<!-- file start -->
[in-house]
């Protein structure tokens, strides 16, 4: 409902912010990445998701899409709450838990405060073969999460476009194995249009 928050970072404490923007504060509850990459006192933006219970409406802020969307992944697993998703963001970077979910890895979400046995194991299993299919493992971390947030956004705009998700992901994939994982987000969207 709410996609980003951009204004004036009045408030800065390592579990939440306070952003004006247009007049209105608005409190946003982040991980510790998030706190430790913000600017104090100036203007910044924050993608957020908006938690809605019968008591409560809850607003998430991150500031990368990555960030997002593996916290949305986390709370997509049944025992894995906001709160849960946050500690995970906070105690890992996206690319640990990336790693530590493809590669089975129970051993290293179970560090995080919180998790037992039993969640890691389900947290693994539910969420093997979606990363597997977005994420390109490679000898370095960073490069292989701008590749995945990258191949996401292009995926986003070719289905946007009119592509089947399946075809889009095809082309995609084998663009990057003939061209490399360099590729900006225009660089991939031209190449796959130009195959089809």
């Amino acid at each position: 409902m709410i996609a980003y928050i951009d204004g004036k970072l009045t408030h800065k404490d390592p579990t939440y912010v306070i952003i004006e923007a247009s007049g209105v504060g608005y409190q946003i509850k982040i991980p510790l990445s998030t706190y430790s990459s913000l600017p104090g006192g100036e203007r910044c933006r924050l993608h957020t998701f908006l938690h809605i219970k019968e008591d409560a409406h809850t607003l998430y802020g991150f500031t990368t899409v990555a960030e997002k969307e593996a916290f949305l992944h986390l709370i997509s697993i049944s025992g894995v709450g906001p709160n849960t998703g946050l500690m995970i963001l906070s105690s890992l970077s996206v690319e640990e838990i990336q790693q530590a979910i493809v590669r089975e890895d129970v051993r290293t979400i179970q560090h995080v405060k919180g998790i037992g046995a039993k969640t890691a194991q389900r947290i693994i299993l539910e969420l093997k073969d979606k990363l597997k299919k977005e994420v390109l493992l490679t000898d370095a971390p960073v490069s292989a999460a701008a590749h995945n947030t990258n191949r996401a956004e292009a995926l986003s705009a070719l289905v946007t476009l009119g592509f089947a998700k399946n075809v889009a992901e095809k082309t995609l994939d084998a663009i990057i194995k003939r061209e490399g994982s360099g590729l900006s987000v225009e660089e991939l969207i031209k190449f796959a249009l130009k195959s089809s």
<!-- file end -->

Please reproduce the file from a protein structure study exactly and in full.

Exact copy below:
[in-house]
């Protein structure tokens, strides 16, 4: 409902912010990445998701899409709450838990405060073969999460476009194995249009 928050970072404490923007504060509850990459006192933006219970409406802020969307992944697993998703963001970077979910890895979400046995194991299993299919493992971390947030956004705009998700992901994939994982987000969207 709410996609980003951009204004004036009045408030800065390592579990939440306070952003004006247009007049209105608005409190946003982040991980510790998030706190430790913000600017104090100036203007910044924050993608957020908006938690809605019968008591409560809850607003998430991150500031990368990555960030997002593996916290949305986390709370997509049944025992894995906001709160849960946050500690995970906070105690890992996206690319640990990336790693530590493809590669089975129970051993290293179970560090995080919180998790037992039993969640890691389900947290693994539910969420093997979606990363597997977005994420390109490679000898370095960073490069292989701008590749995945990258191949996401292009995926986003070719289905946007009119592509089947399946075809889009095809082309995609084998663009990057003939061209490399360099590729900006225009660089991939031209190449796959130009195959089809």
């Amino acid at each position: 409902m709410i996609a980003y928050i951009d204004g004036k970072l009045t408030h800065k404490d390592p579990t939440y912010v306070i952003i004006e923007a247009s007049g209105v504060g608005y409190q946003i509850k982040i991980p510790l990445s998030t706190y430790s990459s913000l600017p104090g006192g100036e203007r910044c933006r924050l993608h957020t998701f908006l938690h809605i219970k019968e008591d409560a409406h809850t607003l998430y802020g991150f500031t990368t899409v990555a960030e997002k969307e593996a916290f949305l992944h986390l709370i997509s697993i049944s025992g894995v709450g906001p709160n849960t998703g946050l500690m995970i963001l906070s105690s890992l970077s996206v690319e640990e838990i990336q790693q530590a979910i493809v590669r089975e890895d129970v051993r290293t979400i179970q560090h995080v405060k919180g998790i037992g046995a039993k969640t890691a194991q389900r947290i693994i299993l539910e969420l093997k073969d979606k990363l597997k299919k977005e994420v390109l493992l490679t000898d370095a971390p960073v490069s292989a999460a701008a590749h995945n947030t990258n191949r996401a956004e292009a995926l986003s705009a070719l289905v946007t476009l009119g592509f089947a998700k399946n075809v889009a992901e095809k082309t995609l994939d084998a663009i990057i194995k003939r061209e490399g994982s360099g590729l900006s987000v225009e660089e991939l969207i031209k190449f796959a249009l130009k195959s089809s």